Black Arrow FC brings positive vibe to black culture surrounding soccer

Black Arrow FC, a platform focused on the intersection of black culture and soccer, poses for a photo after its event at the San Jose Earthquakes game. (Provided by Aaron Dolores)

When he entered the Croatian coliseum, Aaron Dolores did not know what to expect. He didn’t know flares would fly. He didn’t know fans would freak. But this was the opening match of the 2014 World Cup, one between Brazil and Croatia, and this was different.

So it made him wonder: “What’s black people’s role in soccer? Where do we fit into this?”

At the time, Dolores had fallen out of touch with the sport. The Oakland native, who is black, played soccer in high school, but only recreationally. Still, when friends asked if Dolores was interested in going to Croatia, Germany, Italy and Switzerland that year to watch World Cup games in different countries, he accepted — mostly to party, he now admits.

Dolores, 38, was not expecting the trip to fuel a passion. But it did. It inspired him years later to create Black Arrow FC, a platform focused on the intersection of the sport and black culture.

Described as a “lifestyle brand,” the platform has created content revolving around soccer’s black history since its 2017 inception. It has also put together trips across the globe, where soccer fans (a majority of them black) visit other soccer cultures.

“There’s a lot of potential with this platform,” Dolores said, referencing its 60,000 Facebook followers. “[It’s] a platform to highlight some of the positive things within soccer’s black culture.”

Ryan Austin, a woman who has taken part in numerous Black Arrow FC events, is thankful for what the brand has built.

“There is something to having a black American presence at these games and in the industry,” she said. “My involvement in Black Arrow FC is casual, but being engaged with the group has allowed me to walk confidently into a bar, and to feel like I know what I’m doing there.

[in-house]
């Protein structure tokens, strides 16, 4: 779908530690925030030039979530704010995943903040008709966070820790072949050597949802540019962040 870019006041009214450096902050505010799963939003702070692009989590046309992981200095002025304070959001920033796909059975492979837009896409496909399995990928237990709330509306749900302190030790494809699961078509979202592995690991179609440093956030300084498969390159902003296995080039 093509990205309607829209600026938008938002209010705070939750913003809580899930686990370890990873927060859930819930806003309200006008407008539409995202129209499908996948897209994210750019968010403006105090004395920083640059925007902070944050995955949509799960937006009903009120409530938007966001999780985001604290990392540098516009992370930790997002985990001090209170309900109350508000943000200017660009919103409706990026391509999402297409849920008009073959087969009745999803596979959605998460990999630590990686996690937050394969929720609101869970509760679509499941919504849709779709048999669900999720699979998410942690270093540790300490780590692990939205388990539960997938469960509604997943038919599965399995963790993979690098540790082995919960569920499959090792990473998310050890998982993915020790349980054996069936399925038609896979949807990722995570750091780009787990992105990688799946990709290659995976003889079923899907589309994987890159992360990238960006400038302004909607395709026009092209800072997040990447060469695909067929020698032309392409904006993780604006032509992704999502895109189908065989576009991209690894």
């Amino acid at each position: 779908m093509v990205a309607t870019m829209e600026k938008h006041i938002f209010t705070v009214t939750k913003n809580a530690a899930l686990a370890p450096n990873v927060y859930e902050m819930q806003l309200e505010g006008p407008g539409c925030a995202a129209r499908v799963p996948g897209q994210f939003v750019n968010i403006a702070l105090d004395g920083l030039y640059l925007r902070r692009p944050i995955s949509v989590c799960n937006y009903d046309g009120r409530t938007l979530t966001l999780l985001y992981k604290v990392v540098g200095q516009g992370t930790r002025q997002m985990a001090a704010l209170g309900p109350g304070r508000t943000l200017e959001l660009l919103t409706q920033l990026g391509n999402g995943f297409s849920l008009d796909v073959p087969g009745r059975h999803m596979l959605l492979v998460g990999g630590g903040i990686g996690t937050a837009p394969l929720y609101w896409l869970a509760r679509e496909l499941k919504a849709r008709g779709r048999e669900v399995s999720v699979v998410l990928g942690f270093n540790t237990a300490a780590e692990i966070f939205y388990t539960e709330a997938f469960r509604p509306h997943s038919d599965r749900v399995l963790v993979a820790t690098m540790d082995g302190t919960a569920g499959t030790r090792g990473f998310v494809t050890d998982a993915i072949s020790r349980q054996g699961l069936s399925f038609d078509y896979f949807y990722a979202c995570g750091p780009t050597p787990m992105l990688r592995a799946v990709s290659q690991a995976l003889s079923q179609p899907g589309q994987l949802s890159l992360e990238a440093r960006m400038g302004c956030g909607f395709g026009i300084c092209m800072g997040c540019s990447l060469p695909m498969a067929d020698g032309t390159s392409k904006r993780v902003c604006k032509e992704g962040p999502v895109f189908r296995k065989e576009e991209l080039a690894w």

“I look forward to utilizing my chops during this World Cup.”

Aaron Dolores participates in a street soccer event in Atlanta. (Provided by Aaron Dolores)

America is not participating in the 2018 World Cup, meaning black Americans like Gyasi Zardes and Tim Weah won’t star on the biggest stage. Still, Dolores hopes black soccer fans take inspiration from players like Belgium’s Romelu Lukaku and France’s Paul Pogba — two guys he was fairly unfamiliar with back in 2017.

That year, after visiting Europe, mulling the two aforementioned questions and seeing Major League Soccer expand to cities like Atlanta, Dolores saw an opportunity to create a hub for soccer fans — specifically, black soccer fans. But first, he had to pick a name.

Dolores is fan of American poet Gil Scott-Heron, whose father, Gil Heron, was the first black player for Scotland’s Celtic FC.

Heron’s nickname? Black Arrow.

Racism in soccer is an issue that dates back more than a century. In the 1930s, Dixie Dean, a black Everton forward, received racist comments about his appearance. Until the 1990s, South African soccer leagues were largely segregated. And even as recently as March of this year, FIFA was asked to probe monkey chants directed toward French players during a World Cup tuneup match in Russia.

That, as well as African American communities’ general lack of participation in youth soccer, has often contributed to the negative aura surrounding soccer’s black culture, Dolores admitted. He hopes the platform can shed light and bring context to those subjects.

“Soccer has this whole world that exists off the field,” Dolores said, referencing fashion, music and fan culture. In recent years, artists like Jay-Z have been seen at games. Not to mention, LeBron James is a part-owner of Liverpool FC, and Kobe Bryant is an avid soccer fan.

Dolores set out to show the culture to black soccer fans last year, so he assembled events in San Jose and New York, where people gathered to party and then attended MLS games. More than 150 people were involved.

Ryan Austin — whose 4-year-old Onyx is the first member of her family to start playing soccer as a youth — was one of them.

Then, ahead of Atlanta United’s home opener this past year, Dolores scheduled a weekend full of events: a Friday night party, a Saturday street soccer tournament and the team’s home opener on Sunday. Nearly 100 soccer fans attended.

Next week, Dolores and more than 30 others involved with Black Arrow FC will travel to Colombia to watch the 2018 World Cup. Along with the party, of course, he hopes the trip will inform people about the black history within South American soccer culture.

In a sense, for the man who has found his passion, the trip will bring everything full circle.

“When I started this, I realized there were a lot of black people into soccer,” Dolores said, “but we didn’t have a hub or magnet to connect them.

“That’s our goal, and it will continue to be.”

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